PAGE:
An army marches on its stomach. A production crew will commit a kind of metaphysical mutiny if its stomach is filled with unsatisfactory amounts of food products. It happens almost immediately on set. As soon as the food is determined to be subpar, the collective attitude slouches toward the 7th ring of hell.
The producer is summed up by a group of people who may wolf ramen and Red Bull at home or consume gummy bears and In-N-Out in their cars littered with empty cigarette packs but on set, they morph into Gordon Ramsey. Even the 80-pound PA turns into a UFC fighter when they spy the taco bar going up on day 18.
I can count on one hand where the crew has actually enjoyed the food on a film or TV set. And usually there has been a trained chef or a craft service person with nearly 25 years of experience at the helm. Crew catering may seem like an easy ride but I’ll wager that’s it’s one of the hardest and trickiest jobs in film production.
“It used to be that you simply made fresh stuff and learned the habits of your crew and actors. Now, it’s gluten free, vegan, and very specific food requests. And then you’re given a tiny budget. My budgets used to be at least 35% more. It’s tough to make it work on shrinking budgets but your job can directly affect everyone on set so you do your very best.“ These are the tried and true words of a crew catering veteran who works out of her custom trailer on a studio lot on the Westside of Los Angeles.
In defense of the crew member, if this is your day-to-day job, food is huge. Many times, crew members don’t have the time or are not allowed to walk away for a meal. Or they are shooting in a remote location that simply doesn’t have any offerings. They depend on the food provided on set for nourishment and recalibration if the shoot isn’t going so well.
A pal of mine is a location sound mixer. Since things get slow around the fall and winter, he takes whatever gigs just to pad his account. But one recent gig had him reeling. “I was told to bring my OWN bowl to a set where they were paying money so low, I don’t want to tell you what it was. And they served 99 Cent Store soup to us… every day.” Now that might even make me want to choke a bitch out. That’s simply inhumane and unecessary. “After day two, I went to the Ralph’s across the street,” he shakes his head.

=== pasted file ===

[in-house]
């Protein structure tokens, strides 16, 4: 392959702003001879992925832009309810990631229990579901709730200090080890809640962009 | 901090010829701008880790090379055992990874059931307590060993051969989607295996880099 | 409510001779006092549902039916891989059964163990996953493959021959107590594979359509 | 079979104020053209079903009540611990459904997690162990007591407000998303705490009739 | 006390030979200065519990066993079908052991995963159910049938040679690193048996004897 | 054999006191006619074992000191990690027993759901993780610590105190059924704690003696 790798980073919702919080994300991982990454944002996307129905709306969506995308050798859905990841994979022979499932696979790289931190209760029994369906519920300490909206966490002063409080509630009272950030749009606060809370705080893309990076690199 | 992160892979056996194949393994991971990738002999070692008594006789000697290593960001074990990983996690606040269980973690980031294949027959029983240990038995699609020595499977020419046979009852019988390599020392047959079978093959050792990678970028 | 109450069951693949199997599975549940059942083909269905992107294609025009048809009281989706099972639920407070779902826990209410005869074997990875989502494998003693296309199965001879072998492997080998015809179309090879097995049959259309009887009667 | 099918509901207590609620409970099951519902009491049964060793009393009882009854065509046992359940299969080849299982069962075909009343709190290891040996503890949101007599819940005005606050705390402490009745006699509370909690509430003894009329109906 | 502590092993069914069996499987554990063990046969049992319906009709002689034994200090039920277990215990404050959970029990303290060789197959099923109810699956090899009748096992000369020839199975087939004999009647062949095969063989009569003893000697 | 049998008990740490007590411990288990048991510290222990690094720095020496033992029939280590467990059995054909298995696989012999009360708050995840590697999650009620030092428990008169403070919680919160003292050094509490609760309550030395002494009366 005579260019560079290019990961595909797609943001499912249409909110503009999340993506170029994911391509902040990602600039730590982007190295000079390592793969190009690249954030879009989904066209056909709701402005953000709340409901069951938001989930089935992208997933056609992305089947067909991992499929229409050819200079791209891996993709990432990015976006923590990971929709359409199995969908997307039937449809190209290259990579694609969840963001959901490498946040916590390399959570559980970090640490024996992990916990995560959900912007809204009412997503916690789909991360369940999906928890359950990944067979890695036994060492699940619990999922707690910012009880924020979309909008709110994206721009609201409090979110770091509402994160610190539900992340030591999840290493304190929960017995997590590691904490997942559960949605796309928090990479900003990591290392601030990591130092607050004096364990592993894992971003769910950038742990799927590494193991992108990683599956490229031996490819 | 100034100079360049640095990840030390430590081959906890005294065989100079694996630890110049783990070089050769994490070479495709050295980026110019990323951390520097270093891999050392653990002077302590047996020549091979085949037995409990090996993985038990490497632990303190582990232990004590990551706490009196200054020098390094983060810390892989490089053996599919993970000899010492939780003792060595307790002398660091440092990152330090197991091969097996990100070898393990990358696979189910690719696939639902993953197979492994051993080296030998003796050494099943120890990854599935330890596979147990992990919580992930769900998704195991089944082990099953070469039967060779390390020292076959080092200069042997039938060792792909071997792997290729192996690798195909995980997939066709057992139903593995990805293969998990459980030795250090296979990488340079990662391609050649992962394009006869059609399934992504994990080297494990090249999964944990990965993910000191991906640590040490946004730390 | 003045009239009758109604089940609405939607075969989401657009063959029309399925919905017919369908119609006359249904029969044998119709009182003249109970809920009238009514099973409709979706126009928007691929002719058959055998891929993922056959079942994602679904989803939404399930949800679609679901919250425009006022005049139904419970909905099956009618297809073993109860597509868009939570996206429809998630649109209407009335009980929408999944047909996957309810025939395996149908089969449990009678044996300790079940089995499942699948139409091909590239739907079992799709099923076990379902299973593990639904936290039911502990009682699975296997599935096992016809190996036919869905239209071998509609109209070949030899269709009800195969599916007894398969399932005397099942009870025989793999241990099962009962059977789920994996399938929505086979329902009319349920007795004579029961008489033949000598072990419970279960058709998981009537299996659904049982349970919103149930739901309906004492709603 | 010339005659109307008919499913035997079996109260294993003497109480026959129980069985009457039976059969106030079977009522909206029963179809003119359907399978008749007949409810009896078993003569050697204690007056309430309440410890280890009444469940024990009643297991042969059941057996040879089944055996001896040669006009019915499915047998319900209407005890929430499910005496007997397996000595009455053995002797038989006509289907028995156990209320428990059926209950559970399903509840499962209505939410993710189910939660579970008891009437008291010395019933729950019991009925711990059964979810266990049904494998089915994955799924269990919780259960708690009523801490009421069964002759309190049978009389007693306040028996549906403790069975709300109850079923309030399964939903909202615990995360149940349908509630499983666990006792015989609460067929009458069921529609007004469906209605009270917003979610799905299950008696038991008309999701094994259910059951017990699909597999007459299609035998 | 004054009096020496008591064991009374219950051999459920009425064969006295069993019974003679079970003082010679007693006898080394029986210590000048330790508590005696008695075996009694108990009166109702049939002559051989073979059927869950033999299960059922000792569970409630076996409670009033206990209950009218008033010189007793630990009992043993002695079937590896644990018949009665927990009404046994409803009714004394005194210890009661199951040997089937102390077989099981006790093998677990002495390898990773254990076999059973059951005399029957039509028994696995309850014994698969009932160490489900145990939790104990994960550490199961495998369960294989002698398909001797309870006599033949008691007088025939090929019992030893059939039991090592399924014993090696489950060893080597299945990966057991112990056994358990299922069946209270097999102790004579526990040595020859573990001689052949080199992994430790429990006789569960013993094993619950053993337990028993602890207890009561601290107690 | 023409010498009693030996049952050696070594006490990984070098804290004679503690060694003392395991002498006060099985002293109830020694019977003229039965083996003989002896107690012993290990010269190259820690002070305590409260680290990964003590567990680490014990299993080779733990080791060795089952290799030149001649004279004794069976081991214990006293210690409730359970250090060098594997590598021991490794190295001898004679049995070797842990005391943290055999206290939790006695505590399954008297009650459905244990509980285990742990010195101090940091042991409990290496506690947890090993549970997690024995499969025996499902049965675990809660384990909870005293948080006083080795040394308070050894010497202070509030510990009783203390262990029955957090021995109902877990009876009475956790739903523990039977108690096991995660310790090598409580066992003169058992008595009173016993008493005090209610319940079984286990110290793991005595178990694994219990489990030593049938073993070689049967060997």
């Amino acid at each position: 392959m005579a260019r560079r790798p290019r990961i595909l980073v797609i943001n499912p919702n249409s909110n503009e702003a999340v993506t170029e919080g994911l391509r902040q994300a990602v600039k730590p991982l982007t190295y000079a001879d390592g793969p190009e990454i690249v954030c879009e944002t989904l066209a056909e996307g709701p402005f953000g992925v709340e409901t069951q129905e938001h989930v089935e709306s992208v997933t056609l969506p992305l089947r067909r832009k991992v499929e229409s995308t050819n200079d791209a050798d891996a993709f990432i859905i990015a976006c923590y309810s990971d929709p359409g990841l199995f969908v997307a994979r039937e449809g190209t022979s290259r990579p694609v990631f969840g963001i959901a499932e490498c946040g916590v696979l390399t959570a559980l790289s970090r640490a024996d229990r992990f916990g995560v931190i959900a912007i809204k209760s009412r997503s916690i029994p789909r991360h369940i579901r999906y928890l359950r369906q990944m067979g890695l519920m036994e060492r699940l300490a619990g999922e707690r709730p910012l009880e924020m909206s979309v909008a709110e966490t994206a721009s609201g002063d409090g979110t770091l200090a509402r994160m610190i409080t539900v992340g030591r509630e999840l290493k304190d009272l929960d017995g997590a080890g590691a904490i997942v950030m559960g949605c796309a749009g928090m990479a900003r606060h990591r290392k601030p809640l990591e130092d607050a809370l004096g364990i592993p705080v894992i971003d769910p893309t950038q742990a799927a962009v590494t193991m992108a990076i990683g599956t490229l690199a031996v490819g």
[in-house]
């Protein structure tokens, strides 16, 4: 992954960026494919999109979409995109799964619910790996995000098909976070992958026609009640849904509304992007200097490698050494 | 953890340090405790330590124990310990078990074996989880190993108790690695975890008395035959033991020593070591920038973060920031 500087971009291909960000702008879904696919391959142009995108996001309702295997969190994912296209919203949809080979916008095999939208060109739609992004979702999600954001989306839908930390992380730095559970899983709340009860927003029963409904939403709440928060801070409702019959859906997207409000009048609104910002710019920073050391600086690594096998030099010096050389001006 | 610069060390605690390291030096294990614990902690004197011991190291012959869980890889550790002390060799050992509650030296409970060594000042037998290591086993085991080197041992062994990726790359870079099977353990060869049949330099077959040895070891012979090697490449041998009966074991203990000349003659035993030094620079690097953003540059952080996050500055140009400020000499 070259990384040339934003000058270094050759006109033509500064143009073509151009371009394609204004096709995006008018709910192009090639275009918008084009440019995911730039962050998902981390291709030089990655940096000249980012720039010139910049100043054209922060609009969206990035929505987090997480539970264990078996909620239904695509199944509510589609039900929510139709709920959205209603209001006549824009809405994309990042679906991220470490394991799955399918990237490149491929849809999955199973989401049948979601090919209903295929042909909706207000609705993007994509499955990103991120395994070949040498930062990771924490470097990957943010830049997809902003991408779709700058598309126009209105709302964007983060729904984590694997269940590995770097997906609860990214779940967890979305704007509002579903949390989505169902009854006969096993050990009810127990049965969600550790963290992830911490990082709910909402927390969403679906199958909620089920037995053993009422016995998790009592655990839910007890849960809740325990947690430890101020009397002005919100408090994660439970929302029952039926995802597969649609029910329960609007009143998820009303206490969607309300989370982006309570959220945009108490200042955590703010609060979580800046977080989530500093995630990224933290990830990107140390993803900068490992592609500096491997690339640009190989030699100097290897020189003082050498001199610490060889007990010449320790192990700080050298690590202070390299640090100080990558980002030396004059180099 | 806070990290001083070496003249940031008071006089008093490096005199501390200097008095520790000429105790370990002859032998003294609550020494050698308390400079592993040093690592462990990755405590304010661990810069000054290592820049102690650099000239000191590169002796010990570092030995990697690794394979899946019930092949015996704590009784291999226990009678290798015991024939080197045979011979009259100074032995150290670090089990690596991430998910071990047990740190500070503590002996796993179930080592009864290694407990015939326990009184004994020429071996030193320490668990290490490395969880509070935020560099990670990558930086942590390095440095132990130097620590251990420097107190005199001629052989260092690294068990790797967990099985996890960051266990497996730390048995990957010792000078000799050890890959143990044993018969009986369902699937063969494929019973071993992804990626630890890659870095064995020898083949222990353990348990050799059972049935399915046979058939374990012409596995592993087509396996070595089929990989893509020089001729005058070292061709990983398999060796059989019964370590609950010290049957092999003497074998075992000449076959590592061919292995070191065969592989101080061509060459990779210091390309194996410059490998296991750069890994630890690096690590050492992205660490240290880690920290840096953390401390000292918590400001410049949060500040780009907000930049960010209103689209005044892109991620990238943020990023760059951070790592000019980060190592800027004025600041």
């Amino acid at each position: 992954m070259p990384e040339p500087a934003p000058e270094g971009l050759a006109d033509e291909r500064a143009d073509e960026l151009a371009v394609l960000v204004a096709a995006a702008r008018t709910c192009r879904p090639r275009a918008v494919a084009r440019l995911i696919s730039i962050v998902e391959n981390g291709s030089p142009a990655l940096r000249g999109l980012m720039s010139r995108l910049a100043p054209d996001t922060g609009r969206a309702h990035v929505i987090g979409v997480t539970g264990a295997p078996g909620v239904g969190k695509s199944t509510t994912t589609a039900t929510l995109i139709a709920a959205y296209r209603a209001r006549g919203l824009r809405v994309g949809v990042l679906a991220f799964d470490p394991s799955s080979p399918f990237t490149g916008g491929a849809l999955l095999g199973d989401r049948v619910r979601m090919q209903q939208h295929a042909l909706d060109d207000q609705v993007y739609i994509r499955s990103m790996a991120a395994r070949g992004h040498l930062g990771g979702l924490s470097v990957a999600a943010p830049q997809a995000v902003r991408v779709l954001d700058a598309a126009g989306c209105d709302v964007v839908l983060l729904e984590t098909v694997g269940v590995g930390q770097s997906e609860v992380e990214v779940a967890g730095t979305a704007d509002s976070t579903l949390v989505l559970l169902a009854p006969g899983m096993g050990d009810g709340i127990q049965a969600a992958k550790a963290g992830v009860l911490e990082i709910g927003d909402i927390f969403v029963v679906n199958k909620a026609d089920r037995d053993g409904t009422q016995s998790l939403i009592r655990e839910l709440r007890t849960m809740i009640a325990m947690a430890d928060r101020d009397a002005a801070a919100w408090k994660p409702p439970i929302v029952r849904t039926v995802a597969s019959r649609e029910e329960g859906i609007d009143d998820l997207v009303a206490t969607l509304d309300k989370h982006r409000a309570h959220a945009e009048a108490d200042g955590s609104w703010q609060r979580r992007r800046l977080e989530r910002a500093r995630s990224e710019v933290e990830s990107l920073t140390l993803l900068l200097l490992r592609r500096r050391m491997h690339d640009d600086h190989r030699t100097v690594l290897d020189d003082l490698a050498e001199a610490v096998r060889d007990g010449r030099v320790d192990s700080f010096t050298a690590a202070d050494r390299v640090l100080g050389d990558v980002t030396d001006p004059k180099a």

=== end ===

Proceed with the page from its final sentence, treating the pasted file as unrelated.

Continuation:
“And hey, it’s not like I’m expecting filet mignon. We are working long days with no OT. Come on, if you’re going to pay that low, feed people decently. Cause, damn. My rig costs $14,000 and you can’t afford to spend $5 a head on lunch.”
When I was on the road covering news and later when I was on tour for a popular musical act, 7-Eleven egg salad sandwiches (still a fond favorite) and beef jerky were staples. I would also pack corn nuts and dried fruit. Because you never know what you’re in for. Many times covering news, you’re landing in places (disaster areas) where the available food might be Red Cross or nothing. Or you’re moving at the speed of light so you’re eating whatever on the run. The philosophy was that you ate when you could, what you could because it might be a long time until your next meal.
I’ve been accused of being picky at home but on the road, I roll with it. But I’ve witnessed dear friends devolve into cavemen over food on the road and on set. I saw a friend once hang onto their long awaited Starbucks while being accidentally tear gassed. He desperately held onto his venti latte with a double ad shot all the way to ground, snot and other bodily fluids projectile ejecting from his face.
Besides keeping your feet dry, parking, clarity on per diem (which has gone the way of the Dodo) and gig butt, the number one priority is what’s on that catering/crafty table.
Too many carbs at catering and you’re falling asleep. Too much rich food and you’re doing the two-step trots all the way to the honey wagon. Skip a meal in certain conditions and you’ll start to hallucinate.
And vegetarians and vegans… well, they are in a special hell along with their buddies who are trying to observe dietary restrictions or religious practices. “Rice and iceberg lettuce are NOT considered a vegetarian or vegan option!” This rant from a 2nd AD friend. “I’m not expecting that they provide organic and expensive vegetarian meals but how many times do I have to order my own food? We have the Internet. Can’t they look this stuff up?”
If you’re about to say, “Why can’t they bring their own food?” At stripped down day rates, 4:30 a.m. or late night crew calls and 12 to 16 hour days (and sometimes more counting drive time to home and back), I’d dare you to suggest that to someone. We’ll have the set medic on standby for you.
A chef friend of mine, who wishes to remain anonymous, says that crew catering and crafty is an art. “I think it has a lot to do with your giving a damn factor. I’ve gotten small budgets but I make it work. I love what I do and want people to be happy. They are tired, hot, wet or simply bored between takes. My job is to work magic. I don’t go to Smart & Final.”
As he’s explaining this to me, he’s cutting up fresh strawberries for an elaborate salad. “I go to the farmer’s market, Trader Joes and other places and find fresh things. I’ve gotten burly electricians to try seared tuna and edamame. And I’ve never gone over budget. I think that anyone who serves schlock to keep as much cash for themselves should get out of the catering business.”
We know you have your own horror stories about crew catering. And you might also have a pleasant experience to share. Please do! In the comments below or on our contact page, share your story and we’ll repost it below.